When you think of the French tradition in painting, you think of Poussin, Delacroix, and Ingres. Monet comes to mind. Braque, Matisse, and Léger follow along with all the foreigners who flocked to Paris at the turn of the 20th century to help make it the center of the international art world. After that, trying to define a French tradition gets a bit tricky. There are the Nouveaux Realistes, but they seem less homegrown, as much a product of English and American influence as of French savoir-faire. This is also true of the French action painters. We’re prone to thinking of art in an evolutionary sense. Art historians’ emphasis on qualities common to disparate movements can obscure the fact that national traditions can be lost. The attention to touch, subtle awareness of color, and attachment to tradition that characterized French painting from the eighteenth century through the mid twentieth century might have been submerged completely in the waves of foreign aesthetics that swept into the country after 1950.
Shirley Jaffe participated in the end of this invasion and miraculously kept her head above water. With an American painter of her generation, you might expect either a gestural style inherited from de Kooning or something more reductive like the post-Greenberg painters. With Jaffe you get neither. She went to Paris as a young American over fifty years ago, imbibed the French tradition and proceeded to rejuvenate it. Her current exhibition at Tibor de Nagy reveals the influence of Matisse, Gris and, most prominently, Léger, who painted big form neatly with a small brush. Jaffe’s even impasto surfaces resemble his, as does her sense of floating form abstracted from observation.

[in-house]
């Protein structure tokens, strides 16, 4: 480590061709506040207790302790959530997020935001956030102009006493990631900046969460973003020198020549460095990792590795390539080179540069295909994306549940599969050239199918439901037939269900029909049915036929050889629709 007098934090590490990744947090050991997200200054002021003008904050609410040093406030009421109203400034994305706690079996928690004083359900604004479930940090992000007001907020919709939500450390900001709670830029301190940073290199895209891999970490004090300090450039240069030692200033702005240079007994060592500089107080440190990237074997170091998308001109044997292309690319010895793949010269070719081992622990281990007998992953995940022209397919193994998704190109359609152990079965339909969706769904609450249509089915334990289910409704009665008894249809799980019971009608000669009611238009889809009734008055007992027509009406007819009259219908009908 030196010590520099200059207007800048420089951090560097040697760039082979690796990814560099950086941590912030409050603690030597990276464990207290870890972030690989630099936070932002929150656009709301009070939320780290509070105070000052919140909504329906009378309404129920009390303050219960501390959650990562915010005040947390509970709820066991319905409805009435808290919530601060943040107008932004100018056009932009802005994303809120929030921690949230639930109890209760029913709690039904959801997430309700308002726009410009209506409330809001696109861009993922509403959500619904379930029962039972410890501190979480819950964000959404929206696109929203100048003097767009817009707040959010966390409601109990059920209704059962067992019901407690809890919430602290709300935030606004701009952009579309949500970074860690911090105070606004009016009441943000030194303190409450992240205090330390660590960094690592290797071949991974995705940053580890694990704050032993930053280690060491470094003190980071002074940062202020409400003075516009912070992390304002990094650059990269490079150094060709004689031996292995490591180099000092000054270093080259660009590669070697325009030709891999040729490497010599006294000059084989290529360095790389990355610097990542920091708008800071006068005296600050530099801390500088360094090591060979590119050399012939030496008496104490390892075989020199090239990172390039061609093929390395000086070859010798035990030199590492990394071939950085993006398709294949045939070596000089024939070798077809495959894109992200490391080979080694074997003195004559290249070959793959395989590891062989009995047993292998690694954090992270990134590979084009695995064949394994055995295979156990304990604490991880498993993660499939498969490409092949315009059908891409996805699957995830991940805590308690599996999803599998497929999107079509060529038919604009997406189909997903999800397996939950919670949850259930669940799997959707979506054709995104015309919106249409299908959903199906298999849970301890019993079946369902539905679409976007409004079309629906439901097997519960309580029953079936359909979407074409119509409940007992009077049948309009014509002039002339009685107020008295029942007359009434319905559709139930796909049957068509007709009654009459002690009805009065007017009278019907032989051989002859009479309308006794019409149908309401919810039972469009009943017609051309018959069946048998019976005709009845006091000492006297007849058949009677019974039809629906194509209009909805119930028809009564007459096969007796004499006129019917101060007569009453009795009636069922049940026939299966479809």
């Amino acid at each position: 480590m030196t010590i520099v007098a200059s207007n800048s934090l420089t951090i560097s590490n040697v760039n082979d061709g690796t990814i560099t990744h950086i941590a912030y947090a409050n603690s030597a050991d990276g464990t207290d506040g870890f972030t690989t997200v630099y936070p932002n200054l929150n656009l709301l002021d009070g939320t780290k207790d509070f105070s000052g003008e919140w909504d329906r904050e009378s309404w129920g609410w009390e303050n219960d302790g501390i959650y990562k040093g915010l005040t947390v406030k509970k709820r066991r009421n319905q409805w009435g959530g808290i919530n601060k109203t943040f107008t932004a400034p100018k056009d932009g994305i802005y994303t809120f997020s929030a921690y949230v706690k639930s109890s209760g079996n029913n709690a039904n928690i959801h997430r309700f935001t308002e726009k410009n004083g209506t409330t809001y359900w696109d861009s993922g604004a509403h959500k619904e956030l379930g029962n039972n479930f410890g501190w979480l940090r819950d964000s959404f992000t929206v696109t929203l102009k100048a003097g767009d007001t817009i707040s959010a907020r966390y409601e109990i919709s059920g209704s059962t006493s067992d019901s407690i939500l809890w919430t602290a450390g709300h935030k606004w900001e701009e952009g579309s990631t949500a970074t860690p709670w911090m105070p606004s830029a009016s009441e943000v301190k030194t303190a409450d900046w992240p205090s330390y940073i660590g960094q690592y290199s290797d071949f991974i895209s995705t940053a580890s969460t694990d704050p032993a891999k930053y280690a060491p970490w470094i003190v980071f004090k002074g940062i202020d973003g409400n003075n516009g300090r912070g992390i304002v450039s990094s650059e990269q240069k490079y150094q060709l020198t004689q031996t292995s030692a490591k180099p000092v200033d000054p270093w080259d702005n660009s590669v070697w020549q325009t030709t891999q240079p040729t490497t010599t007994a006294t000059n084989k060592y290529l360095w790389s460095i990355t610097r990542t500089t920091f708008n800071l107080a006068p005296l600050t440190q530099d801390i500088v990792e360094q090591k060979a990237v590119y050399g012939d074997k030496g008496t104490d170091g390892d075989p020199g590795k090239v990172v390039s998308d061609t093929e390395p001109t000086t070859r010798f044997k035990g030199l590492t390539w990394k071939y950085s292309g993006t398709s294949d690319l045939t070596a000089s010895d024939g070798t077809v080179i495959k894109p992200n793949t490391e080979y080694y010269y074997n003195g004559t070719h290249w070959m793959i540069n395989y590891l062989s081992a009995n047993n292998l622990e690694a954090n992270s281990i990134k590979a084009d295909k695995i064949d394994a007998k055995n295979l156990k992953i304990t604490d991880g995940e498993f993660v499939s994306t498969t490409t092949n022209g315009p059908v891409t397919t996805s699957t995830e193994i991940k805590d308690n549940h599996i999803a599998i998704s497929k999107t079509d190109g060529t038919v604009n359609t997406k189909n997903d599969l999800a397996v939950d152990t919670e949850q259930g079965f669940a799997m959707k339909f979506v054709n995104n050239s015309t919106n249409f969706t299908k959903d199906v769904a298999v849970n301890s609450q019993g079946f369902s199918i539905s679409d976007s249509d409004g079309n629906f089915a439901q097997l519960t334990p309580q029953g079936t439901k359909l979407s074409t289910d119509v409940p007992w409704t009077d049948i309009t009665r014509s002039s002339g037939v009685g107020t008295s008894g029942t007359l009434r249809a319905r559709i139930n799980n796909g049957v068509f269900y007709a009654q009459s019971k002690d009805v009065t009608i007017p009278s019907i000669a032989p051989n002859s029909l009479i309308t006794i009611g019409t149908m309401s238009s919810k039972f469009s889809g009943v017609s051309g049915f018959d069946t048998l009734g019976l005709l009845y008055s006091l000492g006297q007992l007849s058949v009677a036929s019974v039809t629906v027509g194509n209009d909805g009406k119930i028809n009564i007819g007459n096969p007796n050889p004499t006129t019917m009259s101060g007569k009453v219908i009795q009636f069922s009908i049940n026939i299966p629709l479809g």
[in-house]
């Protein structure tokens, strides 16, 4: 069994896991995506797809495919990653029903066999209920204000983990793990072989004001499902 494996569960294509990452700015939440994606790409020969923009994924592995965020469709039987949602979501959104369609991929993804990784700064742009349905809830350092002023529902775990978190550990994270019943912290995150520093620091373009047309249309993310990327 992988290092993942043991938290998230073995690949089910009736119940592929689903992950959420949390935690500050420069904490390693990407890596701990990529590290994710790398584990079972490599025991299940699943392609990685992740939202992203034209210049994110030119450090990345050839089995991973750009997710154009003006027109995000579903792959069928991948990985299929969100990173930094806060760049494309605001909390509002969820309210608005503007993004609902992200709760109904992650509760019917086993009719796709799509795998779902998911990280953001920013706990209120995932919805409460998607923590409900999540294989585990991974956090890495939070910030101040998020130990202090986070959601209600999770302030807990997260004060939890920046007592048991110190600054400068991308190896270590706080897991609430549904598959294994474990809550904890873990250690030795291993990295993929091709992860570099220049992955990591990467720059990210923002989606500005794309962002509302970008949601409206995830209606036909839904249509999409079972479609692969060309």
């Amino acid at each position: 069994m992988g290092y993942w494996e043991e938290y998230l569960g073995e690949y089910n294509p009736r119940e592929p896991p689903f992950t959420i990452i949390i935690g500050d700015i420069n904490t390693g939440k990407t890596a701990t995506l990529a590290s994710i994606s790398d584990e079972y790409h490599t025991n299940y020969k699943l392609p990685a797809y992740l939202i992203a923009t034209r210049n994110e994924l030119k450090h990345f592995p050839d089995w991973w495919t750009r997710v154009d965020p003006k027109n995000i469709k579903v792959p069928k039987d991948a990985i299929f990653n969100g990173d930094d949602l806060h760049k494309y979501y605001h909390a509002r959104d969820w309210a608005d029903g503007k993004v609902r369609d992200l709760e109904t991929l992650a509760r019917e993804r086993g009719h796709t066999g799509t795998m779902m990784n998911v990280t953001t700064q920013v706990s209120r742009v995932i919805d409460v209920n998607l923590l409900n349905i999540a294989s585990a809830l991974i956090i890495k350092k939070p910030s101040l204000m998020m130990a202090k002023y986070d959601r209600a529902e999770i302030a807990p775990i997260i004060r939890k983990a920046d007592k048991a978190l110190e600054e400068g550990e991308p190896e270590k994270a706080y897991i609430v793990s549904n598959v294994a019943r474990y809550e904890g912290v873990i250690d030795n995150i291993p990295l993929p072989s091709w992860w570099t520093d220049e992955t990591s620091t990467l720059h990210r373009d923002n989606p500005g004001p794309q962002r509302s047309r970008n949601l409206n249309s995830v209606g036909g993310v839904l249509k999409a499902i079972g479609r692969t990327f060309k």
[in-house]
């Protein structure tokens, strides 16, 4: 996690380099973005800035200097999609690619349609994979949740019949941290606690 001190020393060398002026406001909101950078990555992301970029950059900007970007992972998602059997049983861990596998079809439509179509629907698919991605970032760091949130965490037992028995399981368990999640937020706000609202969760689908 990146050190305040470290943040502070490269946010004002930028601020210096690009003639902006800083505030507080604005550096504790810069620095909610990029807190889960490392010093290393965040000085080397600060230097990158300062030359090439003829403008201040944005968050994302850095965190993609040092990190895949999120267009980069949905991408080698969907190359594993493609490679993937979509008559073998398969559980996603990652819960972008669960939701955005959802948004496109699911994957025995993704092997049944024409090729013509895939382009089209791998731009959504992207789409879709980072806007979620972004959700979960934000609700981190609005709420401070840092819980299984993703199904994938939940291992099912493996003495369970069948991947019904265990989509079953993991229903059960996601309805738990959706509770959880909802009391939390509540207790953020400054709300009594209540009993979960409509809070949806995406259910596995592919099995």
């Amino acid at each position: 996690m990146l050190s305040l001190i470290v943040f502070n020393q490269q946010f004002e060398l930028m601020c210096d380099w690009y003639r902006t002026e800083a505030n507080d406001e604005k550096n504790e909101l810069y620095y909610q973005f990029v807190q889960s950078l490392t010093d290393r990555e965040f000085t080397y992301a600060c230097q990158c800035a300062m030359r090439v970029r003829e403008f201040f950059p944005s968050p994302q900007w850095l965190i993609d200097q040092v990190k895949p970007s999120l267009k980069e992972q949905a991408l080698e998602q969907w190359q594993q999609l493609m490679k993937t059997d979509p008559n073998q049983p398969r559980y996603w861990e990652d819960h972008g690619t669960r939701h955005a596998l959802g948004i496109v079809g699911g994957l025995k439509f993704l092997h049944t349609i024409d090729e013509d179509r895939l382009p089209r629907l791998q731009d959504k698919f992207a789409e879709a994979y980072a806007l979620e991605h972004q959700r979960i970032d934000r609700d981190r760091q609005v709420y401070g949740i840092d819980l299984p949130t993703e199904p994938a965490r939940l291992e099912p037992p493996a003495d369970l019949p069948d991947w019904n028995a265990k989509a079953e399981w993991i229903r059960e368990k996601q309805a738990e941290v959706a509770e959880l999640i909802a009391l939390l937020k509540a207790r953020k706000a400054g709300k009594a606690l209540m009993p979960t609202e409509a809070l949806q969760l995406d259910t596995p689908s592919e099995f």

Jaffe is not a latter-day modernist. Her paintings are unmarked by nostalgia: [insisting on a new sythesis between European modernist style and the “American Scene” subject matter like that of Stuart Davis]. But instead of beginning with the blank slate minimalism gave most contemporary American painters, she begins with tradition. Staring at her paintings leaves me wondering in which direction the Atlantic really carries its currents of painterly influence. “Champ de Mars,” a big painting with the dual light of an interior-with-window, reminds me of a Tom Wesselman. Jaffe has taken the high key palette of pop and carried it into an abstraction from a classic French motif. Strange bed fellows perhaps, but Wesselman has painted his fair share of windows.
The process of abstracting from reality is a process of making things one’s own, of acknowledging that to paint anything at all is to represent it in one’s own terms. Jaffe’s painting grows from one of the early tributaries of this relatively new trend in western painting. It illustrates the way the hand and mind transform what the eye sees. Her sensibilities are contemporary while the esteem in which she holds her forbearers strengthens her painting and her tradition.
ContributorBen La Rocco